By Brett Mullins
Directed by Toyoo Ashida and Carl Macek
Note: This review is specifically regarding the English Dub, not the original 1985 version. With that being said, I do not think that the original voice work will improve the film tremendously.
In a future world that contains Vampires, demons, and all forms of monsters, a young girl is bitten by the 10,000 year old Count Magnus Lee, a Vampire that rules over the local lands. The girl enlists the help of a Vampire Hunter named D to kill Magnus before the transformation is complete, and she has become one of Lee’s ilk.
Many critics focus on the film’s style of animation calling it ‘dated but groundbreaking for its time.’ As a result of its age, the film has a vintage look that is quite refreshing when compared to the dozens of live action Vampire tales. This, however, should not be the centerpiece for a discussion of this film. This review will moreso concern the poor storytelling techniques, cliches, and non-traditional Vampires.
Vampire Hunter D will likely confuse the audience within minutes through choppiness and not taking time to even hint at what is going on. It’s almost as if the film was constructed in disjointed segments, and the production budget ran short. For example, one scene will end with a trap being discussed; the next scene will show the individual captured. This leaves the audience to pull the story together more or less by themselves.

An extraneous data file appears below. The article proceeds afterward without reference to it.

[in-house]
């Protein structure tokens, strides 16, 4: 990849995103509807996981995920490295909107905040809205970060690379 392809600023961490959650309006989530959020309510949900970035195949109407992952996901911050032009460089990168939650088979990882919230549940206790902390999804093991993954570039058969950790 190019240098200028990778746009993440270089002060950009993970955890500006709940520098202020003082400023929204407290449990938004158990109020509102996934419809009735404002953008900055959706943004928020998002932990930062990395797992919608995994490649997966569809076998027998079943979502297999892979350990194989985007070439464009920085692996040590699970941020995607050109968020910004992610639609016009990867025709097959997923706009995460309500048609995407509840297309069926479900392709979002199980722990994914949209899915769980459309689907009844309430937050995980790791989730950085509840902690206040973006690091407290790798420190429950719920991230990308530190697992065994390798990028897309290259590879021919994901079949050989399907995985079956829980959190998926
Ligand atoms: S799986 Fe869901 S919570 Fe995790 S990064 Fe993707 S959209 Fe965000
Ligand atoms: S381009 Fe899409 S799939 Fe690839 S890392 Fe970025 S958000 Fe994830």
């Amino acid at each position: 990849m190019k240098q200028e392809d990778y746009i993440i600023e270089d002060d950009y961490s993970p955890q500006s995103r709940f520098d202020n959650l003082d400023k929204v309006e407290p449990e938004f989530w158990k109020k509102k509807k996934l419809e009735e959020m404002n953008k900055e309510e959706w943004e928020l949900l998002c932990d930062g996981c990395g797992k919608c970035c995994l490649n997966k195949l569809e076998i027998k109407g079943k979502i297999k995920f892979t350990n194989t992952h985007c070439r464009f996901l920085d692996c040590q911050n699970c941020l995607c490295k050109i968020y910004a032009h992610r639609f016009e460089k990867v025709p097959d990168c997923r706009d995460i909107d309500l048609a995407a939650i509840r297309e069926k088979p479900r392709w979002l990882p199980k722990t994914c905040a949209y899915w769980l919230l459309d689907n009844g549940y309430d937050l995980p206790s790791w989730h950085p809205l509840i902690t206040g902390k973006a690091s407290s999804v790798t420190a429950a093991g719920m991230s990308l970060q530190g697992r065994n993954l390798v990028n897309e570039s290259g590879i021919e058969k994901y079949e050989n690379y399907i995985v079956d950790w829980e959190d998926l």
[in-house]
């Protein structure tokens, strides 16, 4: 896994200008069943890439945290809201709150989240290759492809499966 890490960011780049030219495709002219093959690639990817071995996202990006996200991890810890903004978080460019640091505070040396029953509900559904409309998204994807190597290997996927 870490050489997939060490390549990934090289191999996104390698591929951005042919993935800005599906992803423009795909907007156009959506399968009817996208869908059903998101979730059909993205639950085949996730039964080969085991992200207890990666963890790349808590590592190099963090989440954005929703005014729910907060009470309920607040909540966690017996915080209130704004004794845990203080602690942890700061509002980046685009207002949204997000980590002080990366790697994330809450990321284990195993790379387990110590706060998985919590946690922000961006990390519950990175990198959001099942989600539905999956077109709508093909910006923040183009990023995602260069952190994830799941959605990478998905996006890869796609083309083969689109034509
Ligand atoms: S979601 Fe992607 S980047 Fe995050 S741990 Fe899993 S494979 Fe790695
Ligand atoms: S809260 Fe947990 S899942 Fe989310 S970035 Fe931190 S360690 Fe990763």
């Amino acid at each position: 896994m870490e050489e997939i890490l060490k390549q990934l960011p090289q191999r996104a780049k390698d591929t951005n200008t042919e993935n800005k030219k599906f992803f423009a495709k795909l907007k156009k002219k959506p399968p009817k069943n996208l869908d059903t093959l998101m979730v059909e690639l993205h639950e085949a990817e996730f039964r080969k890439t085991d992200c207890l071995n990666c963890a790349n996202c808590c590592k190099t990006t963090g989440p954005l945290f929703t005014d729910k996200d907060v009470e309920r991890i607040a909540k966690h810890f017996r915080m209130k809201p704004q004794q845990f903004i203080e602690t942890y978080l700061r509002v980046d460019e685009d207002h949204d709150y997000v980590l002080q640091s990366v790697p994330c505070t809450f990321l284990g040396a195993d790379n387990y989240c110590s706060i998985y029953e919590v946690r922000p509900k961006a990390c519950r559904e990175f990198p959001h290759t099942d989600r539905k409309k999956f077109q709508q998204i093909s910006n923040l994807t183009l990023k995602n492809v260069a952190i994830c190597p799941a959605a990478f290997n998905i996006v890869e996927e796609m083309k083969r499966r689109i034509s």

Throughout much of the film, D is a seemingly one dimensional character; with the exception of his talking face-palm, he doesn’t have much going for him. This is especially true when there is this kind of dialogue: “I love you.” “I know.” I must assume that this is a blatant Empire Strikes Back ripoff!
This film features vampires with some rather strange characteristics. They appear to be more like super-human aristocrats than the blood sucking fiends we all know and love.
Vampire Hunter D was disappointing both from a Vampire and an anime perspective.